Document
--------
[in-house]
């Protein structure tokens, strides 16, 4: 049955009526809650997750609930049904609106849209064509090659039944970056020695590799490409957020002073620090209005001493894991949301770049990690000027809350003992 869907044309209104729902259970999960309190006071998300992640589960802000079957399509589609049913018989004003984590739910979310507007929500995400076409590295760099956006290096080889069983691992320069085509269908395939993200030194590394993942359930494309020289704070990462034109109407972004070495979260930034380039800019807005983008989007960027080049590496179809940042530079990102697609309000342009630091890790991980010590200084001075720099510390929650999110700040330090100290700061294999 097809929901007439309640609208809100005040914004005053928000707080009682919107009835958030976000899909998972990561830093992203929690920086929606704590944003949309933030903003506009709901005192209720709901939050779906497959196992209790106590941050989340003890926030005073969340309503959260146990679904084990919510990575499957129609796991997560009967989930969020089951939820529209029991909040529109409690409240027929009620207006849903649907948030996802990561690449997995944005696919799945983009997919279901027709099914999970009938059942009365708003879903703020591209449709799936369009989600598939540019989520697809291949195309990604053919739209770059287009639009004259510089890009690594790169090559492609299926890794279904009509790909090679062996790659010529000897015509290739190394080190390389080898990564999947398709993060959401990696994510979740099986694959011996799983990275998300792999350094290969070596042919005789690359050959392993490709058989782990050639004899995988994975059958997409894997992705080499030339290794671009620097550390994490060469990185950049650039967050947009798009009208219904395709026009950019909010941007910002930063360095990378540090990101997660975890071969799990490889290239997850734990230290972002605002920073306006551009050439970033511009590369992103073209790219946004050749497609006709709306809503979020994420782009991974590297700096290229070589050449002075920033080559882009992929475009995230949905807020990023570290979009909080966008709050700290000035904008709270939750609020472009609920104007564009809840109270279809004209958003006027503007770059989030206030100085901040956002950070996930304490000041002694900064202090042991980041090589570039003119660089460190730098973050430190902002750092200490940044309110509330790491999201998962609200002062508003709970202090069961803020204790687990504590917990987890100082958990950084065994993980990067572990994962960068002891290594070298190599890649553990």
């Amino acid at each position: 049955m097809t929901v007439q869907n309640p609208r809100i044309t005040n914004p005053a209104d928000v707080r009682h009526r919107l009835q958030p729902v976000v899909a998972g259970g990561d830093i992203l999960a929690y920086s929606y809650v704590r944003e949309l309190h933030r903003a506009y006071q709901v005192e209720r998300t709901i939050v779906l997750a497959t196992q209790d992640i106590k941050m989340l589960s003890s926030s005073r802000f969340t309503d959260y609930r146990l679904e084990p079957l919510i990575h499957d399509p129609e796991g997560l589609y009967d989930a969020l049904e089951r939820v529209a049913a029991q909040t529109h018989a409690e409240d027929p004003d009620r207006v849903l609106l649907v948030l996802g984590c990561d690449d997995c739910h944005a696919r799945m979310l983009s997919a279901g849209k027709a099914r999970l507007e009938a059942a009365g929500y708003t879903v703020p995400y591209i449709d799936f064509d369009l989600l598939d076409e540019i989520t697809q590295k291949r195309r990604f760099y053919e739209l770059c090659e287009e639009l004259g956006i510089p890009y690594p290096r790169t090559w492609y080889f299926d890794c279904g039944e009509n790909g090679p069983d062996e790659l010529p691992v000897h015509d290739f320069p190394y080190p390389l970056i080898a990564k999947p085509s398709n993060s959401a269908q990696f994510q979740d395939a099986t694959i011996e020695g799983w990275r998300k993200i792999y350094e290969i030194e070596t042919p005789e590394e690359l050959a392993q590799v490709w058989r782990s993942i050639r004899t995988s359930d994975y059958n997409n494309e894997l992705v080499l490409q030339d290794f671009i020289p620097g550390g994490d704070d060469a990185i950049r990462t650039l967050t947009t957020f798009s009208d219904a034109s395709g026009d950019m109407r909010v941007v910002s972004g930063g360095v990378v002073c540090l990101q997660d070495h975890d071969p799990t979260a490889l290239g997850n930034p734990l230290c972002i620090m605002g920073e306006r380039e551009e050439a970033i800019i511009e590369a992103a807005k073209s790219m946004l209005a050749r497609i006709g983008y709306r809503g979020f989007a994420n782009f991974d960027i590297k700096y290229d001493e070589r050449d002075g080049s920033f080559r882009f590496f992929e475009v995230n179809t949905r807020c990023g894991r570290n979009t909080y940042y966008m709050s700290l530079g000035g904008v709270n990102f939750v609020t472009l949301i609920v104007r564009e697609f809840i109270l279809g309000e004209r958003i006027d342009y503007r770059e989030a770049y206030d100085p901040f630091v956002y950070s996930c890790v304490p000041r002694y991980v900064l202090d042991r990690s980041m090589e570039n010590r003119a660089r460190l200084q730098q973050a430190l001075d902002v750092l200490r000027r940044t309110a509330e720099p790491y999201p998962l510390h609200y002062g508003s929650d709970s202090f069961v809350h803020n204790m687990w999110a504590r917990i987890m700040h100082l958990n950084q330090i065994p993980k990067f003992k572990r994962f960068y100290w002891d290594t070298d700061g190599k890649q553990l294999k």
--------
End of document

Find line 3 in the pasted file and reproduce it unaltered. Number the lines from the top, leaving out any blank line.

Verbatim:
């Amino acid at each position: 049955m097809t929901v007439q869907n309640p609208r809100i044309t005040n914004p005053a209104d928000v707080r009682h009526r919107l009835q958030p729902v976000v899909a998972g259970g990561d830093i992203l999960a929690y920086s929606y809650v704590r944003e949309l309190h933030r903003a506009y006071q709901v005192e209720r998300t709901i939050v779906l997750a497959t196992q209790d992640i106590k941050m989340l589960s003890s926030s005073r802000f969340t309503d959260y609930r146990l679904e084990p079957l919510i990575h499957d399509p129609e796991g997560l589609y009967d989930a969020l049904e089951r939820v529209a049913a029991q909040t529109h018989a409690e409240d027929p004003d009620r207006v849903l609106l649907v948030l996802g984590c990561d690449d997995c739910h944005a696919r799945m979310l983009s997919a279901g849209k027709a099914r999970l507007e009938a059942a009365g929500y708003t879903v703020p995400y591209i449709d799936f064509d369009l989600l598939d076409e540019i989520t697809q590295k291949r195309r990604f760099y053919e739209l770059c090659e287009e639009l004259g956006i510089p890009y690594p290096r790169t090559w492609y080889f299926d890794c279904g039944e009509n790909g090679p069983d062996e790659l010529p691992v000897h015509d290739f320069p190394y080190p390389l970056i080898a990564k999947p085509s398709n993060s959401a269908q990696f994510q979740d395939a099986t694959i011996e020695g799983w990275r998300k993200i792999y350094e290969i030194e070596t042919p005789e590394e690359l050959a392993q590799v490709w058989r782990s993942i050639r004899t995988s359930d994975y059958n997409n494309e894997l992705v080499l490409q030339d290794f671009i020289p620097g550390g994490d704070d060469a990185i950049r990462t650039l967050t947009t957020f798009s009208d219904a034109s395709g026009d950019m109407r909010v941007v910002s972004g930063g360095v990378v002073c540090l990101q997660d070495h975890d071969p799990t979260a490889l290239g997850n930034p734990l230290c972002i620090m605002g920073e306006r380039e551009e050439a970033i800019i511009e590369a992103a807005k073209s790219m946004l209005a050749r497609i006709g983008y709306r809503g979020f989007a994420n782009f991974d960027i590297k700096y290229d001493e070589r050449d002075g080049s920033f080559r882009f590496f992929e475009v995230n179809t949905r807020c990023g894991r570290n979009t909080y940042y966008m709050s700290l530079g000035g904008v709270n990102f939750v609020t472009l949301i609920v104007r564009e697609f809840i109270l279809g309000e004209r958003i006027d342009y503007r770059e989030a770049y206030d100085p901040f630091v956002y950070s996930c890790v304490p000041r002694y991980v900064l202090d042991r990690s980041m090589e570039n010590r003119a660089r460190l200084q730098q973050a430190l001075d902002v750092l200490r000027r940044t309110a509330e720099p790491y999201p998962l510390h609200y002062g508003s929650d709970s202090f069961v809350h803020n204790m687990w999110a504590r917990i987890m700040h100082l958990n950084q330090i065994p993980k990067f003992k572990r994962f960068y100290w002891d290594t070298d700061g190599k890649q553990l294999k």